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Is there a reason eye specialists wait so long to do a cornea transplant in a person with Fuchs' disease (a condition that harms the inner layer of the cornea)?

A corneal transplant is used as a last resort to treat patients with Fuchs' endothelial dystrophy. Full thickness corneal transplants, or penetrating keratoplasty (PK), and partial thickness corneal transplants, or Descemet's Stripping Automated Endothelial Keratoplasty (DSAEK), are the primary surgical options for treating this condition. Corneal transplantation has drawbacks including lengthy recovery time, increased infection risk, and possibility of transplant rejection. Patients need to be monitored very closely and have their eyedrops constantly optimized to care for the transplant. In addition, undergoing any type of surgery exposes a patient to the risks of anesthesia. As a result, corneal transplants are reserved for patients with severe Fuchs' endothelial dystrophy where the benefits outweigh risks as compared to medical management.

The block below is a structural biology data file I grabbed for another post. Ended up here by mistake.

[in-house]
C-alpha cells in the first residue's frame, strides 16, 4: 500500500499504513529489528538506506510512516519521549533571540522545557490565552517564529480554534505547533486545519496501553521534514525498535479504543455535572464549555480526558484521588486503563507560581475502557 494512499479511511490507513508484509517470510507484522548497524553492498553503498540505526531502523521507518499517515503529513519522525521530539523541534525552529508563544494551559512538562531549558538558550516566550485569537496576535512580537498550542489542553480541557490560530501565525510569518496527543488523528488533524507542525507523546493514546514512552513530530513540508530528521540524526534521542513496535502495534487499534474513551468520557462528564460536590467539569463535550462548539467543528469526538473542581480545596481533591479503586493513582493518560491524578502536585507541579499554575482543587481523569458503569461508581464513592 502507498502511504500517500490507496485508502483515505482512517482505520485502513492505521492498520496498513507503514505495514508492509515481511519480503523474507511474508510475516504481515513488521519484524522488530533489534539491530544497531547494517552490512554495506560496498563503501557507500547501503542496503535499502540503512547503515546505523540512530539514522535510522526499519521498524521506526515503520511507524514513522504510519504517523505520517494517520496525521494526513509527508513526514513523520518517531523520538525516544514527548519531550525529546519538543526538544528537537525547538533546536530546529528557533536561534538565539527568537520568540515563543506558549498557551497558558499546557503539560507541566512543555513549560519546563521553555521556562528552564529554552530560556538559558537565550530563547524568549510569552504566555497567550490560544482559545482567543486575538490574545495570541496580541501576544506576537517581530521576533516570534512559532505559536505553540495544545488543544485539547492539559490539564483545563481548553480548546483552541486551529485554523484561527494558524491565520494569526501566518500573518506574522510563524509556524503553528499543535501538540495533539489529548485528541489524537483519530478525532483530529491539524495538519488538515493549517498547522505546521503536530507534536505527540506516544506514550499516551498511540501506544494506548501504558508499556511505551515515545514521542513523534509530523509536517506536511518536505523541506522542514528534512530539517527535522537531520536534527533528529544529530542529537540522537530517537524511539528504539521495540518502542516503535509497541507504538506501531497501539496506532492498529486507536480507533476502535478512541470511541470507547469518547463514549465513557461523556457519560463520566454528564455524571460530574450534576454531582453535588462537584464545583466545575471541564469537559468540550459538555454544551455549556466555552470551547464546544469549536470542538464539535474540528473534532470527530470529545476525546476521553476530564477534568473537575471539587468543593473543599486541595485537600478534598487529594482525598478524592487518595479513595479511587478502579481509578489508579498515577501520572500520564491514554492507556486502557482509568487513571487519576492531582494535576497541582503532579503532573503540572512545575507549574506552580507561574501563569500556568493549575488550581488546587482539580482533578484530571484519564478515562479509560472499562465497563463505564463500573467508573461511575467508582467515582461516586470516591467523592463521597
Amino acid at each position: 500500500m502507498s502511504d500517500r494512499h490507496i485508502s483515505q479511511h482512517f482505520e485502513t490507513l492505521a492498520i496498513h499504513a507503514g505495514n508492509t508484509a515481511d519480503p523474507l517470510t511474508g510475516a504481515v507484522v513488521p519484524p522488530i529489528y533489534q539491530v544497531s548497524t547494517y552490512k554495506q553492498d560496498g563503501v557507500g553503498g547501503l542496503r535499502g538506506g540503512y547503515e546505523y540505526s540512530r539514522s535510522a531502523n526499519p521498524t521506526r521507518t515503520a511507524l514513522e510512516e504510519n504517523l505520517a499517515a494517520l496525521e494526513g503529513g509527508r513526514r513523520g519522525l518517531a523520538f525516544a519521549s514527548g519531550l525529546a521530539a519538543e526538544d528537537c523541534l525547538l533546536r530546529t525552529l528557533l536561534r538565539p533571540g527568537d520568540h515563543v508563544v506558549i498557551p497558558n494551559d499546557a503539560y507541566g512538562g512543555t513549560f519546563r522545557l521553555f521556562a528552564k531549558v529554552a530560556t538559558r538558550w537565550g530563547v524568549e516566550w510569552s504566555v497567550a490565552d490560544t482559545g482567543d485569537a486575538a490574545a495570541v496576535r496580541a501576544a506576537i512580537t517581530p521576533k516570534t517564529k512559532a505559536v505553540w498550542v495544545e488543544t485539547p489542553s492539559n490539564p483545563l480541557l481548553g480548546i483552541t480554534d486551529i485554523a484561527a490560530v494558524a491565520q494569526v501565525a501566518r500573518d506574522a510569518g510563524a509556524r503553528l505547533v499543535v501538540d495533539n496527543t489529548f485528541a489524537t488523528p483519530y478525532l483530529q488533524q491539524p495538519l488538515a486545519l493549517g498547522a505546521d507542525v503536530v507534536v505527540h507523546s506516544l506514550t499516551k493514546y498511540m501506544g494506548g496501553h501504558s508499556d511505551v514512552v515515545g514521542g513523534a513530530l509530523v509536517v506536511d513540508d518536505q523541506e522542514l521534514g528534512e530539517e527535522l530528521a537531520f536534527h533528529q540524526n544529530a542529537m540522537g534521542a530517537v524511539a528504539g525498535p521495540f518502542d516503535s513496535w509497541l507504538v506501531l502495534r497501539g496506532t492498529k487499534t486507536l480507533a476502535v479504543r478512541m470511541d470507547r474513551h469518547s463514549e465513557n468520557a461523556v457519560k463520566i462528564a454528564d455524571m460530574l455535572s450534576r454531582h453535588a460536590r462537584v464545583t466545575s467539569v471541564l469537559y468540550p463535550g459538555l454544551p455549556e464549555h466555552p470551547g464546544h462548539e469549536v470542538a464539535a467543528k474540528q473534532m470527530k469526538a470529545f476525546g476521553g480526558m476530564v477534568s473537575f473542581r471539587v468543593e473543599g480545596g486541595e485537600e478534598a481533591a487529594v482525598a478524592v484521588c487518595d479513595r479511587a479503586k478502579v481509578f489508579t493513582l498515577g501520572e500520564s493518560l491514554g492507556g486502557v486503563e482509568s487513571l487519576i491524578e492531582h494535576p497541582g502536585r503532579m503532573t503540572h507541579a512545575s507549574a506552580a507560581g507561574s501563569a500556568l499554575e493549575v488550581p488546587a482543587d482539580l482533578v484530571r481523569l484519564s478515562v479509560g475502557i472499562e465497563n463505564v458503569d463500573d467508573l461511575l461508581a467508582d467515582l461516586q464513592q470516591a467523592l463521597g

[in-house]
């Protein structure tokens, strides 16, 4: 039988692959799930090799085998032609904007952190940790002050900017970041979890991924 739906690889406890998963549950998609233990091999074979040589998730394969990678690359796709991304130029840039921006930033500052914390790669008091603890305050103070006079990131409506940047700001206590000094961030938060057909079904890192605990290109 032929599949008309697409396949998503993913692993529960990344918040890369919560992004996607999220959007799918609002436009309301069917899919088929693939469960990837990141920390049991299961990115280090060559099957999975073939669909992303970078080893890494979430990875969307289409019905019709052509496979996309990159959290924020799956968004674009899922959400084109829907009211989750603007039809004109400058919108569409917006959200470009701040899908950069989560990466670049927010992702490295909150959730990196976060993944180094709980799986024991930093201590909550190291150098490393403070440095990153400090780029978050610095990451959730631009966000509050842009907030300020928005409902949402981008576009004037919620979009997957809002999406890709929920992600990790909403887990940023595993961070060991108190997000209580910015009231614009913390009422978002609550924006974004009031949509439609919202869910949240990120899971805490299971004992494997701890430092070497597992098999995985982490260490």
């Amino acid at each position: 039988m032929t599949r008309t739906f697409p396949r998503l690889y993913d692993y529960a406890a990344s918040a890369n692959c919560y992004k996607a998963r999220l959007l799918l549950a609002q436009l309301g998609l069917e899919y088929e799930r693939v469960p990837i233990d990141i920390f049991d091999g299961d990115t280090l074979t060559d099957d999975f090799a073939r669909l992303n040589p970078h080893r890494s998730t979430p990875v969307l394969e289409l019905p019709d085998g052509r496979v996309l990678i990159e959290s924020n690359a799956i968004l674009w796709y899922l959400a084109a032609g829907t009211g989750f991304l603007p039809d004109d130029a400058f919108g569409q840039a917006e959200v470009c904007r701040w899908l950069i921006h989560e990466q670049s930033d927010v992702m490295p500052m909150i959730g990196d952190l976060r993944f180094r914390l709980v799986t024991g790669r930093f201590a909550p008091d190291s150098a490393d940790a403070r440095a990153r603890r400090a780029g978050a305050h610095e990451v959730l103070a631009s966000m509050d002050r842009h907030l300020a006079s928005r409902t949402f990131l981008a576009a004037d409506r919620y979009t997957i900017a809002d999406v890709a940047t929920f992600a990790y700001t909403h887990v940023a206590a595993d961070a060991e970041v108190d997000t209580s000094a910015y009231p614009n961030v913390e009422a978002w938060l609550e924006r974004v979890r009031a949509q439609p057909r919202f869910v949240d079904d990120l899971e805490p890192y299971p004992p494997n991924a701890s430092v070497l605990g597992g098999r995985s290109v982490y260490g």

Answered by: Omar R. Chaudhary, MD Dr. Omar R. Chaudhary

Categories: Eye Diseases, Eye Surgery

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Answered: Mar 30, 2014

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